For many years here in the Small City of Perth we lagged behind our larger counterparts when it came to boasting a multi-cultural community. Perth just wasn’t the melting pot we all wanted it to be! Thankfully, the exception to that rule has been our strong, active Chinese Community and over the years second and third generation Scottish-Chinese locals have woven our two cultures even closer together.
Many of you will have read Linda Chan-Malcolm’s Big Personality story and will know her Mum and Dad played their part in making sure we all fell in love with Chinese food, traditions and influences.
Since its inception in the sixties, Perth’s Chinese Community has grown and flourished and in more recent years has worked closely with organisations such as MEAD, to help other minority communities find a safe and happy voice within Perthshire.
Last year, for the first time they brought the amazing spectacle of Chinese New Year to the streets of Perth and with the help of other members of MEAD entertained us all dragons, lions, food, lanterns and so much more.
This year we were given more of the same as we came out to celebrate Chinese New Year 2016. The festival brought a whole new flavour to Perth Farmer's Market, as it joined them for a day of Far Eastern influence. Big, bright and brilliantly noisy anyone hitting Perth City Centre on Saturday 6th February was treated to a breathtaking display of talent.
From the traditional Chinese Lion that we've all now come to consider a big part of our Perth culture, to the delicate dancing, impressive martial arts skills and stunning displays of traditional Chinese Dress, this was a festival that opened up its beautifully coloured kimono clad arms and embraced all of us.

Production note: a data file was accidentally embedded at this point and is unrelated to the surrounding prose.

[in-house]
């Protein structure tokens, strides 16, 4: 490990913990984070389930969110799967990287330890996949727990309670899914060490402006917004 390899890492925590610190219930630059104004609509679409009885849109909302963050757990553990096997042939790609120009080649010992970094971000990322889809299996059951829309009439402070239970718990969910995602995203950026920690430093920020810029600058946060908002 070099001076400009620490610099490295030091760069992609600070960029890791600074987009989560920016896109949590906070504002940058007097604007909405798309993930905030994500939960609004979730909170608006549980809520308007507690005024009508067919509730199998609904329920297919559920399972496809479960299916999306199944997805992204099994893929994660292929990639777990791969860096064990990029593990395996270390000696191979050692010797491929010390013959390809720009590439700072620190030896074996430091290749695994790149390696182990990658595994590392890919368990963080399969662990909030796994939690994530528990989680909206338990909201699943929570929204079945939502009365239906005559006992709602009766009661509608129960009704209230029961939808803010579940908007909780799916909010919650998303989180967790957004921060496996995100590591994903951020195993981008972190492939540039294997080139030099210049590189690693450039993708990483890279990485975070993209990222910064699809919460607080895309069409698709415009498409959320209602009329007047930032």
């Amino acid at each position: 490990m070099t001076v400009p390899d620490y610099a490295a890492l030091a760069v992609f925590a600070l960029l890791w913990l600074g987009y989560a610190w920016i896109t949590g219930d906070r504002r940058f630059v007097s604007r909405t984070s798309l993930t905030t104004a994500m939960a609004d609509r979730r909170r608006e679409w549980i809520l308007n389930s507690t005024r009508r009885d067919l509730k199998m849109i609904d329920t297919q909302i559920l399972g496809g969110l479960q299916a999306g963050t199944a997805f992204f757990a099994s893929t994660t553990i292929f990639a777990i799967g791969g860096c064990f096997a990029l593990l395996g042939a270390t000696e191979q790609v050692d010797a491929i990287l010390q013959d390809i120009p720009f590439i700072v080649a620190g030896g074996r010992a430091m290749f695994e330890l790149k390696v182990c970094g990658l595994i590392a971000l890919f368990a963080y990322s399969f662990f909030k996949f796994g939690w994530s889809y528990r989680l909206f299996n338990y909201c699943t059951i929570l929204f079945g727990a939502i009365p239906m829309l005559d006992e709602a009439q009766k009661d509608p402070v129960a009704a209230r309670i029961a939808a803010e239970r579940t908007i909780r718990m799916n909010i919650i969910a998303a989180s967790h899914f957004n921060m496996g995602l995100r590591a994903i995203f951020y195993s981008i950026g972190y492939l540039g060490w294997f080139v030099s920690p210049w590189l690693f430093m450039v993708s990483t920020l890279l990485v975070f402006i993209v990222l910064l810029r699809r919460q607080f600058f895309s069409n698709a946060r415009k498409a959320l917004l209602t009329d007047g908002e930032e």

For me, festivals like this one are a hugely important part of who we all are, especially in the current climate where the narrative of multi-cultural communities is being used as a political point scoring tool. Parties like the one our own Chinese Community has just thrown us are a reminder that we are a richer, more diverse and happier city because of our first, second and third generations of Scottish-Global citizens.
Also known as the Spring Festival, Chinese New Year is marked by the lunisolar Chinese calendar which is why the date changes from year to year.
Across the world, Chinese Communities started their festivities to welcome in The Year Of The Monkey on Sunday 7th February and many will continue until the Lantern Festival, the 15th day of the new year.
You will all know, I’m sure that each Chinese New Year is characterised by one of the twelve animals of the Chinese zodiac but did you know that in addition to this, each year is also associated with one of the five vital elements: Gold, Water, Wood, Fire or Earth. 2016 is the 4713th Chinese Year and brings us the year of the Fire Monkey, or Red Monkey.
The monkey is considered to be intelligent, smart, wise, curious, energetic, impulsive, inventive, hyperactive, cheeky, strong-minded and vigilant. Red monkeys are problem solvers and work well within group environments, while retaining their individuality. In addition, their gentleness and honesty bring them an everlasting love life.
The New Year, according to the Chinese calendar, begins on 8 February and ends 27 January 2017. Here's to a prosperous and happy one for each and every person.
Kung Hei Fat Choy!
Gallery Photographer: Ian Potter is one half of PK Perspective, two Perthshire based photographers who like to get out and about looking for the next great shot. Check out their website and shop here>>>